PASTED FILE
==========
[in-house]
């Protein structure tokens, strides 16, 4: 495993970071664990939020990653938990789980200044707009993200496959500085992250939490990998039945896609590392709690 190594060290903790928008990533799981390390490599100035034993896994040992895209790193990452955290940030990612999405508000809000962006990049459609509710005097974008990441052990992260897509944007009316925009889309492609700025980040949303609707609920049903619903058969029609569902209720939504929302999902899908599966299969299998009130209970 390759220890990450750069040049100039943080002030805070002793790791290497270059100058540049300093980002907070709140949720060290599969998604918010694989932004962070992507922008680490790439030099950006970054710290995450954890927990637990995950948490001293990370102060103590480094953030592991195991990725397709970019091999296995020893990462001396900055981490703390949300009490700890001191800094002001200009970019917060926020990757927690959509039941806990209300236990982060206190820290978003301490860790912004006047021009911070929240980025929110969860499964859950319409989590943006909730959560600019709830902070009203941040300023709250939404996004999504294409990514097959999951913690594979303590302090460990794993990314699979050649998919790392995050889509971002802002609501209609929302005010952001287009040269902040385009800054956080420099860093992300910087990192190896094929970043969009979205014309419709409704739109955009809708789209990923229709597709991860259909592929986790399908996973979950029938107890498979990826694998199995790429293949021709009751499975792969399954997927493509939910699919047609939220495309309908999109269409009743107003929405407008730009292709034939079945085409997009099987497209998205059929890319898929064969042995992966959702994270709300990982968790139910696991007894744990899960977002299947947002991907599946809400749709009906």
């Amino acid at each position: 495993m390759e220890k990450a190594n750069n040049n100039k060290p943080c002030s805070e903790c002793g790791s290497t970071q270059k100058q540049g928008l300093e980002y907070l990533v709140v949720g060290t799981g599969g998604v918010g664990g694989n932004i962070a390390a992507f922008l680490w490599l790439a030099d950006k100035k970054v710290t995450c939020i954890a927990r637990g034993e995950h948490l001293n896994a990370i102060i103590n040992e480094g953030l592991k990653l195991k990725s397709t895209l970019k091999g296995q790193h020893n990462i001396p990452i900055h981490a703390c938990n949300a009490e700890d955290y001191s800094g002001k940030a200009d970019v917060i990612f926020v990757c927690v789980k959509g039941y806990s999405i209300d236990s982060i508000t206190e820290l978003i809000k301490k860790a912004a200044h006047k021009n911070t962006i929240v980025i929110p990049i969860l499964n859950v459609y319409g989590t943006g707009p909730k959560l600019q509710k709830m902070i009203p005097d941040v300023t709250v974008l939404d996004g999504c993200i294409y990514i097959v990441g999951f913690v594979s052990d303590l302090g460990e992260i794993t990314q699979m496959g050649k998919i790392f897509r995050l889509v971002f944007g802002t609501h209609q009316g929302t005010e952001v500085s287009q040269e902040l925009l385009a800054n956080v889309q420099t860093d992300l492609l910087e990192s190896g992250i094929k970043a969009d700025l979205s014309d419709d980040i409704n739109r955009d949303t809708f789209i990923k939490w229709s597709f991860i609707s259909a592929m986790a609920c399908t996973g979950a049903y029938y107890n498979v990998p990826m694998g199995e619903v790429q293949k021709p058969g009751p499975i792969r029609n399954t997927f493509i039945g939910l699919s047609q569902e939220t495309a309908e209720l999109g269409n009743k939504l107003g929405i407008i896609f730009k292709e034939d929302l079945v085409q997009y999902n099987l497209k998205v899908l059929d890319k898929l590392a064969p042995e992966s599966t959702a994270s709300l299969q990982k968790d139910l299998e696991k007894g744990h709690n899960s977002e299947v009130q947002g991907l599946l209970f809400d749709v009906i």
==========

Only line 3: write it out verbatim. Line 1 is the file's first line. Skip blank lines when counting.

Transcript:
């Amino acid at each position: 495993m390759e220890k990450a190594n750069n040049n100039k060290p943080c002030s805070e903790c002793g790791s290497t970071q270059k100058q540049g928008l300093e980002y907070l990533v709140v949720g060290t799981g599969g998604v918010g664990g694989n932004i962070a390390a992507f922008l680490w490599l790439a030099d950006k100035k970054v710290t995450c939020i954890a927990r637990g034993e995950h948490l001293n896994a990370i102060i103590n040992e480094g953030l592991k990653l195991k990725s397709t895209l970019k091999g296995q790193h020893n990462i001396p990452i900055h981490a703390c938990n949300a009490e700890d955290y001191s800094g002001k940030a200009d970019v917060i990612f926020v990757c927690v789980k959509g039941y806990s999405i209300d236990s982060i508000t206190e820290l978003i809000k301490k860790a912004a200044h006047k021009n911070t962006i929240v980025i929110p990049i969860l499964n859950v459609y319409g989590t943006g707009p909730k959560l600019q509710k709830m902070i009203p005097d941040v300023t709250v974008l939404d996004g999504c993200i294409y990514i097959v990441g999951f913690v594979s052990d303590l302090g460990e992260i794993t990314q699979m496959g050649k998919i790392f897509r995050l889509v971002f944007g802002t609501h209609q009316g929302t005010e952001v500085s287009q040269e902040l925009l385009a800054n956080v889309q420099t860093d992300l492609l910087e990192s190896g992250i094929k970043a969009d700025l979205s014309d419709d980040i409704n739109r955009d949303t809708f789209i990923k939490w229709s597709f991860i609707s259909a592929m986790a609920c399908t996973g979950a049903y029938y107890n498979v990998p990826m694998g199995e619903v790429q293949k021709p058969g009751p499975i792969r029609n399954t997927f493509i039945g939910l699919s047609q569902e939220t495309a309908e209720l999109g269409n009743k939504l107003g929405i407008i896609f730009k292709e034939d929302l079945v085409q997009y999902n099987l497209k998205v899908l059929d890319k898929l590392a064969p042995e992966s599966t959702a994270s709300l299969q990982k968790d139910l299998e696991k007894g744990h709690n899960s977002e299947v009130q947002g991907l599946l209970f809400d749709v009906i």